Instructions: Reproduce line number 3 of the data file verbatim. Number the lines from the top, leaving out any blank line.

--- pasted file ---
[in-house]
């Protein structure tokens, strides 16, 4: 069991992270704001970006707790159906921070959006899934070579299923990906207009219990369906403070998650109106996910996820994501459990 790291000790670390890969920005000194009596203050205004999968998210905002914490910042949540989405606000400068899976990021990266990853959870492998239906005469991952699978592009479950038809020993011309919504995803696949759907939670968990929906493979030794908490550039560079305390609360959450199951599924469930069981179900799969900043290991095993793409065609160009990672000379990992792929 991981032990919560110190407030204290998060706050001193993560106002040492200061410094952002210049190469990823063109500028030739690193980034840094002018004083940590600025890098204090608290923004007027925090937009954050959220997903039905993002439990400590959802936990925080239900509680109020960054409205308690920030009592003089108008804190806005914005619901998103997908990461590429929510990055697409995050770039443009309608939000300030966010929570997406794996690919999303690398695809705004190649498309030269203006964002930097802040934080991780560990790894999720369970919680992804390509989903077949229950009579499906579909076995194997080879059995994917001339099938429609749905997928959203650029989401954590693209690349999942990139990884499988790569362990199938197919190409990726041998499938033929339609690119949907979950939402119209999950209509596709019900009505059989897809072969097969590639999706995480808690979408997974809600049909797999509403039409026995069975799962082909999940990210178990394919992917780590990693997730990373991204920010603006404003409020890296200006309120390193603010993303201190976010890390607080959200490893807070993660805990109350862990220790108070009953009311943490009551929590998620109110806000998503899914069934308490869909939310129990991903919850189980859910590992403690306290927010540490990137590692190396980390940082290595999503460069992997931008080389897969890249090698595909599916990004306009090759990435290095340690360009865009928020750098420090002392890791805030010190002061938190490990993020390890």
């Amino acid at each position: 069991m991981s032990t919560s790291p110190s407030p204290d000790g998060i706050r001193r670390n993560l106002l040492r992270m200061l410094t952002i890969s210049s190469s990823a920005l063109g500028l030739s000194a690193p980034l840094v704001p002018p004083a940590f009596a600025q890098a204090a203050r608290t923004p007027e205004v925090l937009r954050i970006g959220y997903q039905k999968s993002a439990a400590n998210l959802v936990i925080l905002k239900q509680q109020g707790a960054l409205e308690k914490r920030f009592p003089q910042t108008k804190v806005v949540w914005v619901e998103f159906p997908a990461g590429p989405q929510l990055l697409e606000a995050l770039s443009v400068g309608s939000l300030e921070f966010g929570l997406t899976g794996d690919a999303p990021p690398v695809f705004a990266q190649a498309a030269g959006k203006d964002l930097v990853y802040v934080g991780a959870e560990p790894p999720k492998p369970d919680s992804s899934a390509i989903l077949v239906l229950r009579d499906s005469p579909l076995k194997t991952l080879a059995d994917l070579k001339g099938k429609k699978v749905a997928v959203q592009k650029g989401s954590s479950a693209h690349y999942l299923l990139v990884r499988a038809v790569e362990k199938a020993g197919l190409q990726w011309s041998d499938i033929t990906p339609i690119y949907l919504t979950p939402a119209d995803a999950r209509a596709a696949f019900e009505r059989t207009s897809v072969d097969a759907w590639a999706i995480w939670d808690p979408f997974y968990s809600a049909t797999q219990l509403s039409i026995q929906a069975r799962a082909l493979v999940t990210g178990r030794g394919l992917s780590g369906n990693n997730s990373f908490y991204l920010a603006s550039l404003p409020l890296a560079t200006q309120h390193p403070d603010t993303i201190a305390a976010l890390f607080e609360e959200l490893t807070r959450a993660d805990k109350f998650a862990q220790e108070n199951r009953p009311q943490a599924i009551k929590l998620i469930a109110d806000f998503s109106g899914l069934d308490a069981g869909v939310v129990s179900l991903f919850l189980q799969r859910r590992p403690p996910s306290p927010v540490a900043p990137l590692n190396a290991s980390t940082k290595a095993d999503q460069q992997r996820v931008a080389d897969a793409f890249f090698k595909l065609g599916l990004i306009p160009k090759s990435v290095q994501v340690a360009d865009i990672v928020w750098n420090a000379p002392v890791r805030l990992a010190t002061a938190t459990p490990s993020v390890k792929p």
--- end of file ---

């Amino acid at each position: 069991m991981s032990t919560s790291p110190s407030p204290d000790g998060i706050r001193r670390n993560l106002l040492r992270m200061l410094t952002i890969s210049s190469s990823a920005l063109g500028l030739s000194a690193p980034l840094v704001p002018p004083a940590f009596a600025q890098a204090a203050r608290t923004p007027e205004v925090l937009r954050i970006g959220y997903q039905k999968s993002a439990a400590n998210l959802v936990i925080l905002k239900q509680q109020g707790a960054l409205e308690k914490r920030f009592p003089q910042t108008k804190v806005v949540w914005v619901e998103f159906p997908a990461g590429p989405q929510l990055l697409e606000a995050l770039s443009v400068g309608s939000l300030e921070f966010g929570l997406t899976g794996d690919a999303p990021p690398v695809f705004a990266q190649a498309a030269g959006k203006d964002l930097v990853y802040v934080g991780a959870e560990p790894p999720k492998p369970d919680s992804s899934a390509i989903l077949v239906l229950r009579d499906s005469p579909l076995k194997t991952l080879a059995d994917l070579k001339g099938k429609k699978v749905a997928v959203q592009k650029g989401s954590s479950a693209h690349y999942l299923l990139v990884r499988a038809v790569e362990k199938a020993g197919l190409q990726w011309s041998d499938i033929t990906p339609i690119y949907l919504t979950p939402a119209d995803a999950r209509a596709a696949f019900e009505r059989t207009s897809v072969d097969a759907w590639a999706i995480w939670d808690p979408f997974y968990s809600a049909t797999q219990l509403s039409i026995q929906a069975r799962a082909l493979v999940t990210g178990r030794g394919l992917s780590g369906n990693n997730s990373f908490y991204l920010a603006s550039l404003p409020l890296a560079t200006q309120h390193p403070d603010t993303i201190a305390a976010l890390f607080e609360e959200l490893t807070r959450a993660d805990k109350f998650a862990q220790e108070n199951r009953p009311q943490a599924i009551k929590l998620i469930a109110d806000f998503s109106g899914l069934d308490a069981g869909v939310v129990s179900l991903f919850l189980q799969r859910r590992p403690p996910s306290p927010v540490a900043p990137l590692n190396a290991s980390t940082k290595a095993d999503q460069q992997r996820v931008a080389d897969a793409f890249f090698k595909l065609g599916l990004i306009p160009k090759s990435v290095q994501v340690a360009d865009i990672v928020w750098n420090a000379p002392v890791r805030l990992a010190t002061a938190t459990p490990s993020v390890k792929p």